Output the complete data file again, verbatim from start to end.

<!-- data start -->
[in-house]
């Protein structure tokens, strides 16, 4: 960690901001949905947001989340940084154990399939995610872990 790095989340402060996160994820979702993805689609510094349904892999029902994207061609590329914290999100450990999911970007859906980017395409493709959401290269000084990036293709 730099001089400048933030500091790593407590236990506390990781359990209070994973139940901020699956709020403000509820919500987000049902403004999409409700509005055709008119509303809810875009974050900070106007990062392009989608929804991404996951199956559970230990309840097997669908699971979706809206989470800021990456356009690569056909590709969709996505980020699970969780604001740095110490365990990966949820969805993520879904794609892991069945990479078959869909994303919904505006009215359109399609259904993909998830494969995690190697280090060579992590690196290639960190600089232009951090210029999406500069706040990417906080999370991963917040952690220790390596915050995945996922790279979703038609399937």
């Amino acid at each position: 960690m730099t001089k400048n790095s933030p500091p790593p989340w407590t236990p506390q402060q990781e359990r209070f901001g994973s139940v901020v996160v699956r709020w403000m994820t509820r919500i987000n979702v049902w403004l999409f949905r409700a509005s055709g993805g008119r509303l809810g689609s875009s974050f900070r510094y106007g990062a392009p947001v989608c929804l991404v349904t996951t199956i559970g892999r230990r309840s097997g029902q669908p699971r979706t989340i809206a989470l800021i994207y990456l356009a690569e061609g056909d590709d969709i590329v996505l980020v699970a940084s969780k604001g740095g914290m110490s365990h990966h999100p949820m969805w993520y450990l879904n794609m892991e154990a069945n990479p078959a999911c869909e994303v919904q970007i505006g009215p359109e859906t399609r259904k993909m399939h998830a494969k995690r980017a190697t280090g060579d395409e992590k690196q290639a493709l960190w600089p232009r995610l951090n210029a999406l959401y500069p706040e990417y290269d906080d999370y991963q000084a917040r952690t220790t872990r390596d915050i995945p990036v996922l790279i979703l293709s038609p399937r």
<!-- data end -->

[in-house]
């Protein structure tokens, strides 16, 4: 960690901001949905947001989340940084154990399939995610872990 790095989340402060996160994820979702993805689609510094349904892999029902994207061609590329914290999100450990999911970007859906980017395409493709959401290269000084990036293709 730099001089400048933030500091790593407590236990506390990781359990209070994973139940901020699956709020403000509820919500987000049902403004999409409700509005055709008119509303809810875009974050900070106007990062392009989608929804991404996951199956559970230990309840097997669908699971979706809206989470800021990456356009690569056909590709969709996505980020699970969780604001740095110490365990990966949820969805993520879904794609892991069945990479078959869909994303919904505006009215359109399609259904993909998830494969995690190697280090060579992590690196290639960190600089232009951090210029999406500069706040990417906080999370991963917040952690220790390596915050995945996922790279979703038609399937």
């Amino acid at each position: 960690m730099t001089k400048n790095s933030p500091p790593p989340w407590t236990p506390q402060q990781e359990r209070f901001g994973s139940v901020v996160v699956r709020w403000m994820t509820r919500i987000n979702v049902w403004l999409f949905r409700a509005s055709g993805g008119r509303l809810g689609s875009s974050f900070r510094y106007g990062a392009p947001v989608c929804l991404v349904t996951t199956i559970g892999r230990r309840s097997g029902q669908p699971r979706t989340i809206a989470l800021i994207y990456l356009a690569e061609g056909d590709d969709i590329v996505l980020v699970a940084s969780k604001g740095g914290m110490s365990h990966h999100p949820m969805w993520y450990l879904n794609m892991e154990a069945n990479p078959a999911c869909e994303v919904q970007i505006g009215p359109e859906t399609r259904k993909m399939h998830a494969k995690r980017a190697t280090g060579d395409e992590k690196q290639a493709l960190w600089p232009r995610l951090n210029a999406l959401y500069p706040e990417y290269d906080d999370y991963q000084a917040r952690t220790t872990r390596d915050i995945p990036v996922l790279i979703l293709s038609p399937r």